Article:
Two recent headlines starkly define Maine’s future. The first heralded the Roux Institute’s ambitious plan to develop a glittering technology center on the B&M Beans site along Portland’s waterfront, to become an incubator for innovation, “an engine of opportunity.” And a cause for celebration.

The Mills administration has released $146 million in state and federal funds to support the recruitment and retention of nursing home workers in Maine – but meeting this challenge will take a new mindset as well as money.  Dreamstime/TNS

This private-philanthropic investment in the city and state is a brass ring chased by every civic leader in America these days. It promises to lure new investment; attract and retain skilled workers (especially younger ones), and juice up this corner of New England as a vibrant place to work and live for years to come.

The second headline was a warning flag of what’s happening now and what’s to come. Three Maine nursing homes have closed, with more closures imminent. According to the Maine Health Care Association, the shortage of workers is “crippling the ability of long-term care facilities to meet the needs of residents.” This shortage was looming long before COVID, but the pandemic has accelerated it into a crisis.

Within hours of the closure news, the Mills administration announced it would release $146 million in state and federal funds to support workforce recruitment and retention. Long overdue, that, too, is a cause for celebration. It is, however, not a solution. That will require more than dollars. It requires a new mindset in Maine.

For want of a better description, let’s refer to the Roux Institute project as “superstructure,” tangible proof that Maine can reel in high tech and big bucks with the best of them.

It’s also imperative that Maine – its elected officials, business executives and civic leaders – tackle the state’s ailing employment “infrastructure” just as aggressively as it’s building showplace “superstructures.”

And nowhere is the state’s employment infrastructure shakier than the struggling nonprofit health care industry.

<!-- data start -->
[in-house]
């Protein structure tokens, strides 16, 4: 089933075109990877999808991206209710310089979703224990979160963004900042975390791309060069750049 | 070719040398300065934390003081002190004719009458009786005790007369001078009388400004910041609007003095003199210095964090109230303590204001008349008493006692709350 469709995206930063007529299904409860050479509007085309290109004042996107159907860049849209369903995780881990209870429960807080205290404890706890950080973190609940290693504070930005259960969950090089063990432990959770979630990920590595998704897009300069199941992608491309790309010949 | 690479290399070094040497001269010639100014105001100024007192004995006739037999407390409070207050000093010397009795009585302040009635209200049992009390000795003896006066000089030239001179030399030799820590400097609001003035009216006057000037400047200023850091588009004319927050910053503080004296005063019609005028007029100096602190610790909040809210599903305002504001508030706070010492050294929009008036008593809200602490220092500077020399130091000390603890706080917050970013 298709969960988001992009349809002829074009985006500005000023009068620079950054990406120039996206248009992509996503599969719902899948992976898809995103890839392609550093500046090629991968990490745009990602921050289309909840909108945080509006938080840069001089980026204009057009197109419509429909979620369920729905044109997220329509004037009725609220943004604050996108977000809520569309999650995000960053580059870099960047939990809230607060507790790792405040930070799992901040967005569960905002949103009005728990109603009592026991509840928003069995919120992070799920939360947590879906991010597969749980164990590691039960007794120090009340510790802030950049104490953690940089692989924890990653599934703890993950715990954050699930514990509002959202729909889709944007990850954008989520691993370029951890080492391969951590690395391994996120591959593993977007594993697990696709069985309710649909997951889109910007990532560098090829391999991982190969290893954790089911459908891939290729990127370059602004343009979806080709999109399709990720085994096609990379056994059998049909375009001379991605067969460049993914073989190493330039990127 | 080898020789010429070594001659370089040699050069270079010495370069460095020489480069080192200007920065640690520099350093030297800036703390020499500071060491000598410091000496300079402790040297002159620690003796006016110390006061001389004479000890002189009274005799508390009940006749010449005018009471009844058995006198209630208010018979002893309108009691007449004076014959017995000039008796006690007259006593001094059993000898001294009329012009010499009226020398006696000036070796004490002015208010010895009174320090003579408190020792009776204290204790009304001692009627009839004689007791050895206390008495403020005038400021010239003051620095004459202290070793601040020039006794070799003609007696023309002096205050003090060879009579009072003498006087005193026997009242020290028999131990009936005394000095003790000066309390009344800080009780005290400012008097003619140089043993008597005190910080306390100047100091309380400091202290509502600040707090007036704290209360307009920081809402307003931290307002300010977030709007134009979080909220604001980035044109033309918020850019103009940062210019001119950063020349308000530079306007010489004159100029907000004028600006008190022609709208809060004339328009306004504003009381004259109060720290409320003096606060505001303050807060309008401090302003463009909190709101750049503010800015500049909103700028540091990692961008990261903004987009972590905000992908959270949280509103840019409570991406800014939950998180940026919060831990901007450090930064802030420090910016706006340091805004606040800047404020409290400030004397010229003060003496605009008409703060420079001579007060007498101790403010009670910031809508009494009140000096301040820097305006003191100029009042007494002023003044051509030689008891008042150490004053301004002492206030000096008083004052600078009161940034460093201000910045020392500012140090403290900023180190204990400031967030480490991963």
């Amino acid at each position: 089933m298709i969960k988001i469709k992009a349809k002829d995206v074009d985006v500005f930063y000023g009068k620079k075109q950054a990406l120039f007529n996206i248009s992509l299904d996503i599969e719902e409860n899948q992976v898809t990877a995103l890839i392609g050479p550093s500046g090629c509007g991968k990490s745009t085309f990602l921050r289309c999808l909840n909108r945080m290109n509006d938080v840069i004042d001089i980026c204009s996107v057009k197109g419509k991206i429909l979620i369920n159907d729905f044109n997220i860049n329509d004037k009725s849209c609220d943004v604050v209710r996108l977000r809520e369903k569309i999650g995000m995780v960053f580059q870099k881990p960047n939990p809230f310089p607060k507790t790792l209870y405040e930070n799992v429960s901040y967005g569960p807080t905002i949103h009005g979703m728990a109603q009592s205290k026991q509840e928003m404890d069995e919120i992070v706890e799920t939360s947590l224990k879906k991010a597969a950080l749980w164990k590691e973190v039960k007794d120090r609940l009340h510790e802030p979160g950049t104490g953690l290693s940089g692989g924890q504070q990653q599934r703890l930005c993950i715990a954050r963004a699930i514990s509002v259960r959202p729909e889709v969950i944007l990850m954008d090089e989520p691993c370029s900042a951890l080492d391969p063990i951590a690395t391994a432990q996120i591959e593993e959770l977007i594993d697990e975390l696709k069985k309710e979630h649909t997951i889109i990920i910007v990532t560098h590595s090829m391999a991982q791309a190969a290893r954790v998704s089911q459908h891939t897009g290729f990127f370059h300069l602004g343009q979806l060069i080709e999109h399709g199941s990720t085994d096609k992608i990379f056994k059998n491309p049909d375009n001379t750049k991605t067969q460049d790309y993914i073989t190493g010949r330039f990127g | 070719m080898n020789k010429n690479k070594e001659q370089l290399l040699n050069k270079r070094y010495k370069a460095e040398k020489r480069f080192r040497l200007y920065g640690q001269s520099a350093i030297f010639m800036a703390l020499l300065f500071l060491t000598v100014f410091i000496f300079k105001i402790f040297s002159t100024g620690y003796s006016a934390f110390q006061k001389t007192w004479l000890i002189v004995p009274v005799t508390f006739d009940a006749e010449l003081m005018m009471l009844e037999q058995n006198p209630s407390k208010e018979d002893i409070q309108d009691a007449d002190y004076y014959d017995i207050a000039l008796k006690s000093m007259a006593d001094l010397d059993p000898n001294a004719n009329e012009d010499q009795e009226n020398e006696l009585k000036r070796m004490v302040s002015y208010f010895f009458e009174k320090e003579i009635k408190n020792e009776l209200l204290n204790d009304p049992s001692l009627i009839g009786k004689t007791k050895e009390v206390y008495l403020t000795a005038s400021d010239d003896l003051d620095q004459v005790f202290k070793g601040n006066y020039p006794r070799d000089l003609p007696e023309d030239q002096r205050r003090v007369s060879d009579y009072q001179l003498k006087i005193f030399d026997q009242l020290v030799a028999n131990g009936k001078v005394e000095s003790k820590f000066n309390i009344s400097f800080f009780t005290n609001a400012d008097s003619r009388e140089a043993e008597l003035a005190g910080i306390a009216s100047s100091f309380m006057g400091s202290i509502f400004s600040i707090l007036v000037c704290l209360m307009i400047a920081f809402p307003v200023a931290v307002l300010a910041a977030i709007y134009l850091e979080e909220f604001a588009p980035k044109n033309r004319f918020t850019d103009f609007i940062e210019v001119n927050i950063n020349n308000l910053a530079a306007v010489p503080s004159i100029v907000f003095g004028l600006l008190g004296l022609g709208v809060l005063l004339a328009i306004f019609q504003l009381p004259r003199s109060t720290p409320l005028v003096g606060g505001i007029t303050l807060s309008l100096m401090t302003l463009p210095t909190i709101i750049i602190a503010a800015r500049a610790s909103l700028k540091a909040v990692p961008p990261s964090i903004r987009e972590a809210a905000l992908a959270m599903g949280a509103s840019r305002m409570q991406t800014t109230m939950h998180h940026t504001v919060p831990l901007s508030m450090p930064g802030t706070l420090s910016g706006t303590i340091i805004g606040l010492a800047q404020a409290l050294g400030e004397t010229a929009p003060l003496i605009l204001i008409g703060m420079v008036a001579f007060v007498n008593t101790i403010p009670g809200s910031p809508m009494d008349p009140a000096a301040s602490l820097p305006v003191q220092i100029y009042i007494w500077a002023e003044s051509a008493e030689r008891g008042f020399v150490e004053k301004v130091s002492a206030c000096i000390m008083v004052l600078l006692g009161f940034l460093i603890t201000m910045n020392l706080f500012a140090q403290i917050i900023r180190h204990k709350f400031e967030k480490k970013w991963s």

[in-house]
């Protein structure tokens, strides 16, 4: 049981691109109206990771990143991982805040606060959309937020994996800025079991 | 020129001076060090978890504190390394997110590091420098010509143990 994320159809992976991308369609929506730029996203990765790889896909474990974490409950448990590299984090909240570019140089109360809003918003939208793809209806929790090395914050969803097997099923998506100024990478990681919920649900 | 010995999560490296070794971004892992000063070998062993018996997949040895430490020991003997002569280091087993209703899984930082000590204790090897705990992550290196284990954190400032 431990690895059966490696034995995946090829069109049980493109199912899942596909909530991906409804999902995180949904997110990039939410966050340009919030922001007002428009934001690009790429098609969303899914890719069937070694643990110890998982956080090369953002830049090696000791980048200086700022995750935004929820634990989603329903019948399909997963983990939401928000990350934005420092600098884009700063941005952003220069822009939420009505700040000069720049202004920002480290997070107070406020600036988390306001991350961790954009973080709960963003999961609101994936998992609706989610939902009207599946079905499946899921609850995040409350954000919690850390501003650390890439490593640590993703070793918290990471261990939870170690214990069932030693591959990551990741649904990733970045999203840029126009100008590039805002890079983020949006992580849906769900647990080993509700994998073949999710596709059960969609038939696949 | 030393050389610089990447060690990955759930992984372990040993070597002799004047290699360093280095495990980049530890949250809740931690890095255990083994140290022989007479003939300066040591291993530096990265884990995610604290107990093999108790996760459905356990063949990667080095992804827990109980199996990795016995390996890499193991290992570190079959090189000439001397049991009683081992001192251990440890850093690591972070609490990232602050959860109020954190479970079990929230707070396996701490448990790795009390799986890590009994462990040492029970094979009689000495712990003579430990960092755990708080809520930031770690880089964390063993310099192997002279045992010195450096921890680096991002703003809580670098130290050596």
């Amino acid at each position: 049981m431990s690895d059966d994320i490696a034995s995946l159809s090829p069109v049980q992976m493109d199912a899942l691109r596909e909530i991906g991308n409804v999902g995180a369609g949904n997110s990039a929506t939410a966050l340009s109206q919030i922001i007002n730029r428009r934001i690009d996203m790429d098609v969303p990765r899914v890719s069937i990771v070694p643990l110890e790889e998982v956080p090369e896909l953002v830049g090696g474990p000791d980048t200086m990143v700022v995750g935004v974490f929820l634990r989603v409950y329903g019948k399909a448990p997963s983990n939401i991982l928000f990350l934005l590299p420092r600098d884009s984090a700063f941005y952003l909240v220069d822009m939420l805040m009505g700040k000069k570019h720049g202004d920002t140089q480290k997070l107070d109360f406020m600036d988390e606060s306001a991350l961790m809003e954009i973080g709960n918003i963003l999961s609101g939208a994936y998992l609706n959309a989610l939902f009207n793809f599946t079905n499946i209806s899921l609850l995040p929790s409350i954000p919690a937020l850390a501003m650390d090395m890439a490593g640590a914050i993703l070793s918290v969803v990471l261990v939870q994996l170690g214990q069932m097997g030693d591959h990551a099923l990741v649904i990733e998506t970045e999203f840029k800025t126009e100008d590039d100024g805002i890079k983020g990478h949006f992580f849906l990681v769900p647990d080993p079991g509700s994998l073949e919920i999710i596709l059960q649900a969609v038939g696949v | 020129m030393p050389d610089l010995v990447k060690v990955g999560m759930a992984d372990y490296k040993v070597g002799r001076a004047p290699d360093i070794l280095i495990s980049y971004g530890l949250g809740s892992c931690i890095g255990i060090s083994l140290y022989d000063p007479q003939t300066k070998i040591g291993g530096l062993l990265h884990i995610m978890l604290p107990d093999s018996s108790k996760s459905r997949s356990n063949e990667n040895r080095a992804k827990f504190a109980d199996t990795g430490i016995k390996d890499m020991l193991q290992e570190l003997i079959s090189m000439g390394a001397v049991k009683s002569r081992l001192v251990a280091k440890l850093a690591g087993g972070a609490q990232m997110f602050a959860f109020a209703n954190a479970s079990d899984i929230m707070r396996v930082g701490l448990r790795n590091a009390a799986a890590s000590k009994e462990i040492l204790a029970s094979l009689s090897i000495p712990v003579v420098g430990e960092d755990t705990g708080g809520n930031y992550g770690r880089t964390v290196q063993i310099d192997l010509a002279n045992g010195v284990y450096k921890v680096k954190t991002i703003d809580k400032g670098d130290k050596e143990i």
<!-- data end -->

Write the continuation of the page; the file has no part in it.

The shortage of workers in this field exemplifies the underbelly of Maine’s economy and demographics. Attracting, training and rewarding dedicated caregivers is just as critical to this state’s future as filling shiny new office towers and laboratories.

Maine is old. That’s not news. Some areas of Maine are really old. On Chebeague Island, where I live, a quarter of our year-round population is over 70, according to the latest U.S. census. What we need – and what all of Maine needs urgently – is an incentive to design and implement an infrastructure that sees an aging population as an “engine of opportunity.”  An asset, if you will.

Maine is in the thick of a demographic crisis that soon will overtake much of this graying nation. We’re simply ahead of the curve. Why not seize the occasion to lead? To come up with innovative ideas that address the shortage of caregivers everywhere, providing incentives for training and advancement, guaranteeing livable wages and benefits and – while we’re at it – elevating the respect these caregivers deserve for the vital role they play in our society?

We need them now. Soon, we will be desperate.

A public-private partnership that sees the needs of Maine’s aging population as a laboratory, one that attracts ample research and technology and comes up with a game plan, is as worthy of a celebration as a new campus on the the waterfront.

Maine already has resources to launch this worthy mission. For starters, even basic needs surveys must be undertaken. What is the demand for care, and in what forms (residential or in-home)? What would make this an attractive job (health benefits, tuition subsidies, a career ladder to make training “portable,” thus enabling advancement)? What assistance do Maine’s elders really want and need (companionship, transportation, respite care)? These all are unknowns, but unknowns with answers – if someone takes the time to ask.

And, of course, the state itself must raise the stakes with funding, leadership and political will. Make this a competition to come up with innovative ideas and solutions, just as we all have been promised by the Roux Institute’s new investment.

The opportunity to seize the national spotlight with programs and policies that become models for the rest of this country is there for the taking, a brass ring of another sort.  Maine has a chance to grab it and win.


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